And the worship of the Church breathes the same spirit, and is as much interwoven with Christ and full of Christ as is her morality. Just as every particular prayer of the liturgy ends with the ancient Christian formula: “Per Christum Dominum nostrum,” so is every single act of worship, from the Mass down to the least prayer, a memorial of Christ, an “anamnesis Christou”. Nay, more, the worship of the Church is not merely a filial remembrance of Christ, but a continual participation by visible mysterious signs in Jesus and His redemptive might, a refreshing touching of the hem of His garment, a liberating handling of His sacred Wounds. That is the deepest purpose of the liturgy, namely, to make the redeeming grace of Christ present, visible and fruitful as a sacred and potent reality that fills the whole life of the Christian. In the sacrament of Baptism—so the believer holds—the sacrificial blood of Christ flows into the soul, purifies it from all the infirmity of original sin and permeates it with its own sacred strength, in order that a new man may be born thereof, the re-born man, the man who is an adopted son of God. In the sacrament of Confirmation, Jesus sends His “Comforter,” the Spirit of constancy and divine faith, to the awakening religious consciousness, in order to form the child of God into a soldier of God. In the sacrament of Penance Jesus as the merciful Savior consoles the afflicted soul with the word of peace: Go thy way, thy sins are forgiven thee. In the sacrament of the Last Anointing the compassionate Samaritan approaches the sick-bed and pours new courage and resignation into the sore heart. In the sacrament of Marriage He engrafts the love of man and wife on His own profound love for His people, for the community, for the Church, on His own faithfulness unto death. And in the priestly consecration by the imposition of hands, He transmits His messianic might, the power of His mission, to the disciples whom He calls, in order that He may by their means pursue without interruption His work of raising the new men, the children of God, out of the kingdom of death.
Therefore dogma, morality and worship are primary witnesses to the consciousness of the Church that she is of supernatural stock, that she is the Body of Christ.
More recently, Peter Kreeft employs the “Troika Model” in his catechism, Catholic Christianity:
The word “religion” comes from religare in Latin and means “relationship”—relationship with God.
All religions have three aspects: creed, code, and cult; words, works, and worship; theology, morality, and liturgy.
Thus there are three parts to this study of the Catholic religion: (1) what Catholics believe, (2) how Catholics live, and (3) how Catholics worship.
These are also the three parts of the Catechism of the Catholic Church. (The Catechism divides the third part into two: public worship and private prayer; thus it has four parts.)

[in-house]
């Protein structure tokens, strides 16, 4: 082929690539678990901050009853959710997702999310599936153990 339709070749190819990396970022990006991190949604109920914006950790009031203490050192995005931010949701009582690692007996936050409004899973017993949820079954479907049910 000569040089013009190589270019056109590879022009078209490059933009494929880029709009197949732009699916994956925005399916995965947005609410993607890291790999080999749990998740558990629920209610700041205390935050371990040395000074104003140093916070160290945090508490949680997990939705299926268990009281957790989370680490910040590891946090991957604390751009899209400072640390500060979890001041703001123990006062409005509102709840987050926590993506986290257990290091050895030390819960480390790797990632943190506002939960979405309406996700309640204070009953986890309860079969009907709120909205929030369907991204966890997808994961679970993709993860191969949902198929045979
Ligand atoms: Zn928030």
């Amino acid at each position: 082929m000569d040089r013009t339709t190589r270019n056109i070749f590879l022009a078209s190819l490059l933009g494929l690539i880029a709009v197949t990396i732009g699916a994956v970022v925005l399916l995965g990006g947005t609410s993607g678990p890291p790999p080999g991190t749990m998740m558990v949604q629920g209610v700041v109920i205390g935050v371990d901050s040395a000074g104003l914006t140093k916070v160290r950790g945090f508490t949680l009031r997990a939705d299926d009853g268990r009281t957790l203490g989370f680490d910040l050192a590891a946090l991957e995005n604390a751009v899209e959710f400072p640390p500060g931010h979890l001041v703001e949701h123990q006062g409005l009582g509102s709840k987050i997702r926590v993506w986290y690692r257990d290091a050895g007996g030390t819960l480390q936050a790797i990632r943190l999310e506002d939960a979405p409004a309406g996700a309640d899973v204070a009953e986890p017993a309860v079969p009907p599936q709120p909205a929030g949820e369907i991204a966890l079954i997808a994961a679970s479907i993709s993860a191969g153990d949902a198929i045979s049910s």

The whole of religion stems from faith. The Creed is a summary of the faith. Morality is living the faith. Liturgy is the celebration of the faith. Prayer is what faith does.
They correspond to the three powers of every human soul: mind, will, and heart. All three are equally central to being a Catholic.
The three parts do not come separately but simultaneously. Catholics do not first decide what to believe, then begin to live morally after that, and then move on to prayer and worship after that. In fact, the order is sometimes the reverse; for the most usual source of a loss of faith is an immoral life, and the most powerful source of a moral life is prayer and the sacraments. The more prayer, the more virtue; the more virtue, the more faith.
The three parts are like the three legs of a tripod. The legs’ may be weak or strong, long or short, but if all three are not there, it is not a tripod. A person is not a Catholic without belief in the essence of what the Church teaches as God’s revealed truth or without a sincere effort to obey what the Church teaches as God’s commandments or without facing God in prayer as the Church does. To refuse to believe, to obey, and to pray is to be a non-Catholic; to believe, obey, and pray weakly is to be a weak Catholic; to believe, obey and pray well is to be a strong Catholic. God alone can know whether anyone is a weak Catholic or a strong Catholic; but you can and should know whether you are a Catholic or not.
These three parts of the Catholic religion—faith, works, and worship—are three aspects or dimensions of the same single reality, like the three dimensions of space. The reality we confess in the Creed is the same reality we obey in the commandments and participate in in the sacraments. That one reality is the life of Christ. Not imitating the life of Christ, but that life itself; not trying to copy its imagined essence, but continuing its real existence; not merely “What would Jesus do?” but “What is Jesus doing?”
Others have invoked similar imagery. Consider, in a slightly different vein, John Polkinghorne:
In these noetic realms of rational skill, moral imperative and aesthetic delight-of encounter with the true, the good and the beautiful-other forces are at work to draw out and enhance distinctive human potentialities.
The rational, moral and aesthetic contexts within which hominid capacities began to develop are essential and abiding dimensions of created reality.